Clinical and epidemiologic features of Coxsackievirus A6 infection in children in northern Taiwan between 2004 and 2009

Shih Hsuan Lo, Yhu Chering Huang, Chung Guei Huang, Kuo Chien Tsao, Wen Chen Li, Yu Chia Hsieh, Cheng Hsun Chiu, Tzou Yien Lin

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80 Citations (Scopus)


Background: Isolates of Coxsackievirus A6 (Cox A6) is increasing clinically in 2009 in Taiwan but detailed clinical features of Cox A6 infections in children have not been reported. This study is to define clinical manifestations and laboratory findings of Cox A6 infection in children. Methods: From January 2004 to December 2009, a total of 4,664 children with enterovirus infections, based on throat virus culture, were treated in Chang Gung Children's hospital. Two hundred and ninety-six (6.3%) patients positive for Cox A6 infection were included in this study. One hundred and forty-one (47.6%) inpatients were further analyzed for clinical presentations, laboratory findings, and clinical diagnoses. Results: There were two peaks of Cox A6 infection in 2007 and 2009 during the study period, especially during the warm season. The proportion of Cox A6 among total enterovirus isolates was 15.5% in 2007 and up to 22.2% in 2009. The mean age of inpatients was 2.42±0.14 years. The mean hospitalization duration was 4.21±0.11 days. The most common symptoms were fever (100%), oral ulcers (90.8%), and decreased oral intake (89.4%). The mean duration of fever was 2.78±1 days (range, 1-7 days). Seventy-seven (54.6%) patients had fever more than 3 days. The mean leukocyte count was 14,850/mm3, and 63 (45%) patients had leukocytosis (>15,000/mm3). The mean serum C-reactive protein (CRP) level was 44.1±3.3mg/L (normal, <10mg/L) and 62 (44%) had a CRP level >40mg/L. One hundred and eight (76.6%) inpatients were diagnosed as herpangina and 18 (12.8%) hand-foot-mouth disease. Three patients had complications, including aseptic meningitis in one and encephalitis in two. All 141 inpatients recovered uneventfully. Conclusions: Cox A6 is among the major serotypes of enteroviruses in Taiwan and most cases presented as herpangina and hand-foot-mouth disease. Nearly half of the cases may have leukocytosis and elevated CRP levels. Outcomes are usually good.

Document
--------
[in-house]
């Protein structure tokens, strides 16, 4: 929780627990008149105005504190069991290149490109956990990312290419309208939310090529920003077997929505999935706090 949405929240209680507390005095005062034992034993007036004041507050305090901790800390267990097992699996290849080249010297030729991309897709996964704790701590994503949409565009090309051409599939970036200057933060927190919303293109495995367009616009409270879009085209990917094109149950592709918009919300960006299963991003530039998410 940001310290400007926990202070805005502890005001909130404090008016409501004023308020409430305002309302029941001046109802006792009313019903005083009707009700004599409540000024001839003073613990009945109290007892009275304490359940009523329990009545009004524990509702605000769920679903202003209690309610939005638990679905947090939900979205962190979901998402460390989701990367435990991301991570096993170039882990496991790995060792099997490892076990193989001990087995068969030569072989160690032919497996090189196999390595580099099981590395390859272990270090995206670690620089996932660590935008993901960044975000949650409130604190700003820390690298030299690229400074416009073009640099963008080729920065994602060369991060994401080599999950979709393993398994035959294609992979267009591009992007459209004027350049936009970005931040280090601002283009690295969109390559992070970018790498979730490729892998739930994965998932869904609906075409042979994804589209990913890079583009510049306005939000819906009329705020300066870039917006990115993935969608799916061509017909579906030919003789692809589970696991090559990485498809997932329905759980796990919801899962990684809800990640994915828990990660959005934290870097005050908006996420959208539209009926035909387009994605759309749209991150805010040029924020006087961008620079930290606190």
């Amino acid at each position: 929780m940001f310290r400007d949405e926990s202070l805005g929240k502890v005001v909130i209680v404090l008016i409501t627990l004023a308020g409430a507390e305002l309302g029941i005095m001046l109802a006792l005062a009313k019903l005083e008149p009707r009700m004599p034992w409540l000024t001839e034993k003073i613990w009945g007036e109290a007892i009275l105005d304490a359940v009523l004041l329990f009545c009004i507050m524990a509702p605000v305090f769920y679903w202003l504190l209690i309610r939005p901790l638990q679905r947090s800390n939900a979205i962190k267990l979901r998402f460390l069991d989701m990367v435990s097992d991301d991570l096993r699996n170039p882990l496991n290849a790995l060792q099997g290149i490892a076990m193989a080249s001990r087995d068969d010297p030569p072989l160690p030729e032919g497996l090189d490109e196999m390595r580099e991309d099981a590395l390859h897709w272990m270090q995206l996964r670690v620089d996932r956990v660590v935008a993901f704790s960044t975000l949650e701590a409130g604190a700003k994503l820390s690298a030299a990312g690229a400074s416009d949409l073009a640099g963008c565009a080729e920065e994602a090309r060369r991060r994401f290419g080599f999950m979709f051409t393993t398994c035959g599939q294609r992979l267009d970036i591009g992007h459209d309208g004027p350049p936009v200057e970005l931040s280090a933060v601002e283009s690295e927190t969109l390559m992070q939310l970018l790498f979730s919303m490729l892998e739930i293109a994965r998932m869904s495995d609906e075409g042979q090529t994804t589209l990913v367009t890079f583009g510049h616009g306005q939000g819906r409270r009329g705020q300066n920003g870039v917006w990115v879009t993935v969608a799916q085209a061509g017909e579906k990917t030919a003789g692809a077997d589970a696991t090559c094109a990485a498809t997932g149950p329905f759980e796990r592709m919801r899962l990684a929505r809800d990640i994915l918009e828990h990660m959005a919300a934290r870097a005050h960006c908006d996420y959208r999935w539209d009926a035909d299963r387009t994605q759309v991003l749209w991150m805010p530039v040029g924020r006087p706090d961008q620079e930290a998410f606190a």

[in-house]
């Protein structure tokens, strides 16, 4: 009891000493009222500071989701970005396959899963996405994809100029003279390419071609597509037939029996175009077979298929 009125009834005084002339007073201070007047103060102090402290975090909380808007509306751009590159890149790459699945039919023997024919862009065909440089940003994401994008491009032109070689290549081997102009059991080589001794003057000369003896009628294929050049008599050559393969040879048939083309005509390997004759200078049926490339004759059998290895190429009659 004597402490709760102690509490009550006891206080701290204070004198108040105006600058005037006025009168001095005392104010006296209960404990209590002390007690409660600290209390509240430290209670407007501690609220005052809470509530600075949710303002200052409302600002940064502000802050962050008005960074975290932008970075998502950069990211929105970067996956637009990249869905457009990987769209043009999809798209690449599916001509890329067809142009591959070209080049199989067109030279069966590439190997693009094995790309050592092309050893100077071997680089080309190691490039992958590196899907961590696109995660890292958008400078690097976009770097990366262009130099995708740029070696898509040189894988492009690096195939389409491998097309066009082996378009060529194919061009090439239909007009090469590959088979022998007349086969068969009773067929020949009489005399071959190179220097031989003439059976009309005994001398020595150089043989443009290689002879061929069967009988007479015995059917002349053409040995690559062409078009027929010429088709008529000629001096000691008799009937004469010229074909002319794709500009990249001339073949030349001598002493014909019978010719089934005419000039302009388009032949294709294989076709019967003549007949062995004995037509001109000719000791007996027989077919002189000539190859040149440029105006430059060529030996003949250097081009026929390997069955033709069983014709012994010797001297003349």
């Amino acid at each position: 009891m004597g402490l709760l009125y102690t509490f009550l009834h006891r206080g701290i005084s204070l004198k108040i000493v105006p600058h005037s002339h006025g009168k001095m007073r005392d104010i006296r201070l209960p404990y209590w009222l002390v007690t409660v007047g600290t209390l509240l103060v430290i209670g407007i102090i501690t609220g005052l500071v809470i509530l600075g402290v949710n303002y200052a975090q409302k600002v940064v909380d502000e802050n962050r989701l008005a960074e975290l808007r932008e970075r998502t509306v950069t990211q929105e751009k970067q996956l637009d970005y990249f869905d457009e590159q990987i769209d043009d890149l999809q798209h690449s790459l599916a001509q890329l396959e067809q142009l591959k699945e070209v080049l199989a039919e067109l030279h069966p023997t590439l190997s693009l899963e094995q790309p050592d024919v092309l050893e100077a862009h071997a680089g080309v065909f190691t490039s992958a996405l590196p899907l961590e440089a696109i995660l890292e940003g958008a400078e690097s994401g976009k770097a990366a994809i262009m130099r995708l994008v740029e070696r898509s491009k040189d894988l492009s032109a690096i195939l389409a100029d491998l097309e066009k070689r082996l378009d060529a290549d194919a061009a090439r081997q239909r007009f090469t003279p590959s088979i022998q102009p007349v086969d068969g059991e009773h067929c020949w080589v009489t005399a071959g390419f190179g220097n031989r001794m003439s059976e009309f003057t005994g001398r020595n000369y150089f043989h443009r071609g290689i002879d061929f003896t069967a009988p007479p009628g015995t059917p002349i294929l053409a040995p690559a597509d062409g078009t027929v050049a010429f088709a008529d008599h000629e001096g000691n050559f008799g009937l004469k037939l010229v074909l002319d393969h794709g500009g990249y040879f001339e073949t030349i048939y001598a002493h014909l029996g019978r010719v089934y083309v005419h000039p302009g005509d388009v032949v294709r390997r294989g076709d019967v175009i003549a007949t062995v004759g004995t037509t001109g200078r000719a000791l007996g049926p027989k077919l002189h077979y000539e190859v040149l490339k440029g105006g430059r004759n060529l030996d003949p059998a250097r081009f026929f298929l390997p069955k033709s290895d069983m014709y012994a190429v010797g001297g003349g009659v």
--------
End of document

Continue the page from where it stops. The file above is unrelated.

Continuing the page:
Original languageEnglish
Pages (from-to)252-257
Number of pages6
JournalJournal of Microbiology, Immunology and Infection
Issue number4
Publication statusPublished - Aug 2011
Externally publishedYes


  • Coxsackievirus A6
  • Hand-foot-mouth disease
  • Herpangina

ASJC Scopus subject areas

  • Immunology and Allergy
  • Immunology and Microbiology(all)
  • Microbiology (medical)
  • Infectious Diseases


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